Why Do We Say That?

Installment #1: HOGWASH!

As a writer, I ponder not just words and how to string them together into some sort of interesting and entertaining tale, but the meanings behind certain common words and phrases. With this thought in mind, I am going to start posting, hopefully on a regular basis, a little thing I’m going to call “Why Do We Say That?”

Our first installment is the word, “Hogwash”.

No, sorry, nothing to do with the actual washing of pigs or those motorcycles known as Hogs.

Believe it or not, hogwash is neither slang nor some sort of modern term. It’s been around for centuries! Its earliest use can be traced back to around 1440 by the Oxford English Dictionary which uses it in the following sentence; “They in the kechyn, can iape, poured on here hefd hoggyswasch.” or to the rest of us, “They in the kitchen, for jest, poured the hogwash on her head.”

But, what is hogwash and why would someone find amusement pouring it over another’s head?

There are three early variations on what substance is being referred to as hogwash. In the mid-15th century, a definition can be found that states hogwash is a compound noun formed by two nouns. The first word, hog, refers to a type of swine, a pig. Easy enough to understand. Wash, in this instance, has to specifically do with cleaning up a kitchen. A wash was the waste liquid and food left over from making and serving a meal, the leftovers that were not fit for human consumption. This concoction was all dumped together and used to feed all manner of domestic animals, most commonly, pigs.

By 1712 another meaning was added to the term. A cheap, poorly made liquor was often referred to as hogwash. Poorly written documents and manuscripts were labeled as hogwash around 1773.

In modern English, if something is said to be hogwash it means it should be tossed away. It’s useless or of little value, illogical, badly done, ridiculous, and invalid. Simply put, it has as much value to the human race as that savory barnyard slop that gets tossed to the pigs at the end of the day.

And now you know why we say that.

Sherlock Holmes To The Rescue!

Adventures / Murder-Mystery / Writer's Life

When we first started talking on Skype I never really thought he had much of an accent. So, how come now that we’ve been living together in the North for almost eight months, I’m starting to hear it?

As some of you know my boyfriend is from Texas. His father was in the Air Force for many years and the family moved around a lot. He’s lived in Germany, France, Colorado, New Mexico and several other Southern states but Texas was always home to them and it was to Texas they all returned and lived once Dad’s military days were over. Living in so many places as a kid certainly tempered the Southern sound of his voice compared to his parents. His mother, for instance, seems to think ‘Jim’ is a two-syllable name, Jee-im. Sherlock Holmes would have a field day in our house what with my mom insisting that the part of your mouth your teeth are embedded in are called GOOMS and that you can carry your lunch in a paper BAGE. WTH, Mom? Where’d you learn to talk? Oh, wait. Not even twenty miles from where I did. Go figure!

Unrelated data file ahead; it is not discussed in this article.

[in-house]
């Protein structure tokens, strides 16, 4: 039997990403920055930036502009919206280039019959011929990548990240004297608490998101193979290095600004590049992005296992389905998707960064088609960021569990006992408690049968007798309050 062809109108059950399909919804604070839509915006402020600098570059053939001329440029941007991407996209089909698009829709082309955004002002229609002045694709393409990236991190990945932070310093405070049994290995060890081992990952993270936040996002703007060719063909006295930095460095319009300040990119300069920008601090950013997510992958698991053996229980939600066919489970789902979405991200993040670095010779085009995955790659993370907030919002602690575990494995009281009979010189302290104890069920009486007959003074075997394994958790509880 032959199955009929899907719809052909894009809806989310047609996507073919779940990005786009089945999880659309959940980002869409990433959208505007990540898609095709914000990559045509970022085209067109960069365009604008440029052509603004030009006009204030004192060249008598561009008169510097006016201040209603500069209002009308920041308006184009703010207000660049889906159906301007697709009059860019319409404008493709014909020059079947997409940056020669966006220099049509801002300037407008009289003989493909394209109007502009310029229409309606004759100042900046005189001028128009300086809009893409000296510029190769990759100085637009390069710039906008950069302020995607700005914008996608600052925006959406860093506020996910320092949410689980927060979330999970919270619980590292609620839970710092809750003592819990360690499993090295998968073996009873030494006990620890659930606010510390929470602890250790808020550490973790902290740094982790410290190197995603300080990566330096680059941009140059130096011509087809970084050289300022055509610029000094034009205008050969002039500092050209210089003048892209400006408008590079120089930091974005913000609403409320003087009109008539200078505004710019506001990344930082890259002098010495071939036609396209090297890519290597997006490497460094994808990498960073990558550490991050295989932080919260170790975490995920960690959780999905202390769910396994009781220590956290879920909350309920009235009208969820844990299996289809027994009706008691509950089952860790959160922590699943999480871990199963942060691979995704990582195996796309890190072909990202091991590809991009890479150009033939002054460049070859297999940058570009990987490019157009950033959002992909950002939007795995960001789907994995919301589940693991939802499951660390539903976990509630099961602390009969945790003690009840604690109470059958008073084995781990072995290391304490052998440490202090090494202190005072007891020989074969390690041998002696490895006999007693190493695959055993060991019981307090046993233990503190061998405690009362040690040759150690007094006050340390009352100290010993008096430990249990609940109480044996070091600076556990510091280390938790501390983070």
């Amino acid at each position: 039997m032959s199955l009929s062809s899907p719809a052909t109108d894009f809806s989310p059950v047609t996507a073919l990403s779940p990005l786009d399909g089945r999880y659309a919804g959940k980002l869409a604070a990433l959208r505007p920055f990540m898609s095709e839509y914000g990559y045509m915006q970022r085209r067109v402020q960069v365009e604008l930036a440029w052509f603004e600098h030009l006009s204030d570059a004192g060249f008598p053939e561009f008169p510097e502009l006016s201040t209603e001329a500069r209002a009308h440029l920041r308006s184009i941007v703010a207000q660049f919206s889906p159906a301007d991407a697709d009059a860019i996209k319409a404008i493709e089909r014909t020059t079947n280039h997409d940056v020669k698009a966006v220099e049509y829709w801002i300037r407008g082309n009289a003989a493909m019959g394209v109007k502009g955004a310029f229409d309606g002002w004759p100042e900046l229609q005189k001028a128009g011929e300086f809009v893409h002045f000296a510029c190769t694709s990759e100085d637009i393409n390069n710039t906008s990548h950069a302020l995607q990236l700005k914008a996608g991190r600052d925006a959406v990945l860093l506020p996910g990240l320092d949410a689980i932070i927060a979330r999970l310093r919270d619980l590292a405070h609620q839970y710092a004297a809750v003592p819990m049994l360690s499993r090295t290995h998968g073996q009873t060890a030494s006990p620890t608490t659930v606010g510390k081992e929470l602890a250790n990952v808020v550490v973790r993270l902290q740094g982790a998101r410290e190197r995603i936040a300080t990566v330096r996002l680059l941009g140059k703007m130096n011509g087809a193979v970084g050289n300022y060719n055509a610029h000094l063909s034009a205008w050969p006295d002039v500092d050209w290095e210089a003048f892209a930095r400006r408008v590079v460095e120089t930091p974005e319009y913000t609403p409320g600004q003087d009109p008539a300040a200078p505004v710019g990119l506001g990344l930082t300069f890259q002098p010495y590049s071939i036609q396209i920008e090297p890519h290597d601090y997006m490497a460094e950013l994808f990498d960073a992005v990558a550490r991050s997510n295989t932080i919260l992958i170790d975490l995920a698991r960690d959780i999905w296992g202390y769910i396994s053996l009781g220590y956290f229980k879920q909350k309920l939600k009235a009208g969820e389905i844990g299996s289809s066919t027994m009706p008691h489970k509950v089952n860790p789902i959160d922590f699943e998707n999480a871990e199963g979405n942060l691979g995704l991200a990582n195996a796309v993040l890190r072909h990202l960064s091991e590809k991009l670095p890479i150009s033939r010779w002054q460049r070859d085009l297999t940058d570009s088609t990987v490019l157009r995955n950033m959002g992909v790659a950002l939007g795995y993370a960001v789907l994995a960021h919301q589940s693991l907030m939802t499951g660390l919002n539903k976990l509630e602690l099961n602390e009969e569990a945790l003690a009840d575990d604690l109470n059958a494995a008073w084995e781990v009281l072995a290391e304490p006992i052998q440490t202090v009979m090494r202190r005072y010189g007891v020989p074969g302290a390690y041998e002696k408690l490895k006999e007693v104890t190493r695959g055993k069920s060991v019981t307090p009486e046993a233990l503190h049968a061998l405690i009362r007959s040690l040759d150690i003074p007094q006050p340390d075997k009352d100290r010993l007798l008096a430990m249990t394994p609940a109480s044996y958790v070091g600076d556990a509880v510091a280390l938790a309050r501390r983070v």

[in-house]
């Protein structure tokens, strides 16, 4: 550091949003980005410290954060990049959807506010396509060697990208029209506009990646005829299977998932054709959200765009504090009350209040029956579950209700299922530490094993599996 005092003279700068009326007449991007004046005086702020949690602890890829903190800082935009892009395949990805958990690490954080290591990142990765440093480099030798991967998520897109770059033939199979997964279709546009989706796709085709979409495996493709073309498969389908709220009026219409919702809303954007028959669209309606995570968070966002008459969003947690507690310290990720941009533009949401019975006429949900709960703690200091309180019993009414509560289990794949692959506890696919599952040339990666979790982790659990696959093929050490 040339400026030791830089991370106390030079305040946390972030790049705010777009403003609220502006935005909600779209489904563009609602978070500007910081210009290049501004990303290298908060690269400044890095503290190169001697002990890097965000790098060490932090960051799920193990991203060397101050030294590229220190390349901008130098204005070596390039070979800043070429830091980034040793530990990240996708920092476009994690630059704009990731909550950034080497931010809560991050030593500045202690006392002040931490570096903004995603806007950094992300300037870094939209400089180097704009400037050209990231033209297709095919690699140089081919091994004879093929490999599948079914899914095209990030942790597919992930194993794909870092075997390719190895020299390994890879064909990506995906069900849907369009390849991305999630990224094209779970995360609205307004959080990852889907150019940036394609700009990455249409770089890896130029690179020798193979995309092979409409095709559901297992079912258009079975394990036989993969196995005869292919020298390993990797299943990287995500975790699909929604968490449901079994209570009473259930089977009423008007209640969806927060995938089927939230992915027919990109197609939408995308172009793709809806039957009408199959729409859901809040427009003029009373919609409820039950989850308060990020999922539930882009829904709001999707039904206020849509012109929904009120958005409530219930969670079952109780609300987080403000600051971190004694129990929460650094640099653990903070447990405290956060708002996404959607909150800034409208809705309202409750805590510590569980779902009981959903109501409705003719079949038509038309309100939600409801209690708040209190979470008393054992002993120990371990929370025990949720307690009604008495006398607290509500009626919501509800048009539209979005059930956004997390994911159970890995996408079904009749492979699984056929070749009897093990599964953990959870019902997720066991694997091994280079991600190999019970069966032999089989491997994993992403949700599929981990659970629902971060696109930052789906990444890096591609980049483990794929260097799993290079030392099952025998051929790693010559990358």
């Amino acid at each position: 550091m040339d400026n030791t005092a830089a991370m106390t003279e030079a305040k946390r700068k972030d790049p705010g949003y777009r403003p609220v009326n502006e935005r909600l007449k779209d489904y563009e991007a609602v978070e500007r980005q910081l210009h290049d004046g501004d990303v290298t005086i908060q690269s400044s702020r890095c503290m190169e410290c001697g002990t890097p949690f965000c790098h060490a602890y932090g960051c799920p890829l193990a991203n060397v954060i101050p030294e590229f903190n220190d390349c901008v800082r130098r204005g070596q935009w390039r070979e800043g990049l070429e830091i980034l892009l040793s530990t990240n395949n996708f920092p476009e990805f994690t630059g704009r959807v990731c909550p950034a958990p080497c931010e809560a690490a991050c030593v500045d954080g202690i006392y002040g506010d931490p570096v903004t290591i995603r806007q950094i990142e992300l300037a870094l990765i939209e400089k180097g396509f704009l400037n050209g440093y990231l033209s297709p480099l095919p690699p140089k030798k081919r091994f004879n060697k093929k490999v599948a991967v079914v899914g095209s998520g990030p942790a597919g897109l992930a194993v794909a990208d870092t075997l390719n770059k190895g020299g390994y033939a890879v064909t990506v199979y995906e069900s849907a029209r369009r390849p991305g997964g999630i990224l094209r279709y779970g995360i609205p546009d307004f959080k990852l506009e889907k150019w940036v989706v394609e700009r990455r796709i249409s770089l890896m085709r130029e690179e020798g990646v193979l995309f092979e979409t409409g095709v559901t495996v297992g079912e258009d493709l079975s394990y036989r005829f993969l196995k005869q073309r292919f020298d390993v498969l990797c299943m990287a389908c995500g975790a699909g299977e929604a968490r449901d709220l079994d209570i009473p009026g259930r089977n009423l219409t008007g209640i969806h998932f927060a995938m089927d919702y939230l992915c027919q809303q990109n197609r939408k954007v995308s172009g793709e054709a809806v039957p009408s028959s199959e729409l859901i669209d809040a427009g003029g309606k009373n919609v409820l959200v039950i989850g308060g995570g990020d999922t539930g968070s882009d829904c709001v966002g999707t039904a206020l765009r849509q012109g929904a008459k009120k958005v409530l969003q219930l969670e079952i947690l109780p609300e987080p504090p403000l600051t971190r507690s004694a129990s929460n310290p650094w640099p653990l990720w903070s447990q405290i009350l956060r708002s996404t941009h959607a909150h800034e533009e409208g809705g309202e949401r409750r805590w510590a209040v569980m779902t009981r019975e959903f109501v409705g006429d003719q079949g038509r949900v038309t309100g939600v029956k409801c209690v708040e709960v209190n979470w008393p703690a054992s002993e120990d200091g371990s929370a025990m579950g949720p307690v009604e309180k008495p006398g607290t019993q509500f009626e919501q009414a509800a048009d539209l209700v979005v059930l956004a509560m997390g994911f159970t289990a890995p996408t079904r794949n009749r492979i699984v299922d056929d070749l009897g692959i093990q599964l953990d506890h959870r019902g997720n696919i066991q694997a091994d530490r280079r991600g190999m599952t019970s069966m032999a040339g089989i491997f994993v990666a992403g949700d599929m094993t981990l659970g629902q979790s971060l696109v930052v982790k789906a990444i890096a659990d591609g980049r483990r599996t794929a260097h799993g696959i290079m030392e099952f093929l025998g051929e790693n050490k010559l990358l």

Shortly after he moved up here, he noticed how much I use the phrase, ‘what-not’. Apparently of all the BIG things they have in Texas, the phrase ‘what-not’ is not one of them.  It quickly became a joke and we started adding ‘what-not’ onto the end of as many sentences as possible. In exchange for him adding ‘what-not’ to his vocabulary it was decided I should start saying ‘fixin’ more often. As in, “We’re fixin’ to go down to the store.”  It has provided us with much more amusement than it probably should but we tend to be easily amused (and what-not).

The other night we were playing ‘Second Life’ and he started talking about a mutual friend of ours, Al – as in short for Albert. We met Al at a place called Crack Den. Fun to RP with but as we haven’t been there in nearly two months now, haven’t  seen him.  “Jee-im” says we’re going to have to get Al a motorcycle for the new area he’s been exploring lately. It’s a lot like Crack Den. I’ve not been there myself as of yet. Anyway… SL motorcycles don’t come cheap and I’m thinking, “Why would he buy Al a motorcycle when we haven’t even seen or heard from him in two months?”   I ask, “Is Al even there?” He shakes his head a bit and says he doesn’t know. And I’m like, “So, why would you want to buy him a motorcycle?” He replies, “As the new Sergeant At Arms in the MC he should have a bike.”  And then it hit me. He wasn’t saying AL at all. He was saying OWL.  I start laughing.  I know very well who Owl is and suddenly the whole conversation made sense. “OH! You mean Owl not Al, as in Albert.”

 He chuckles, “Sorry, I was speakin’ Texan.”  

 One of these days he’s going to say ‘awl’ or ‘oil’ that way and I’m going to end up lost… again.

In the meantime, I’m fixin’ to head over yonder to get some coffee an’ what-not.  I need someplace ‘quite’ to sit an’ think about how I’m going to get him to use the words ‘wubble’ and ‘squee-haw’.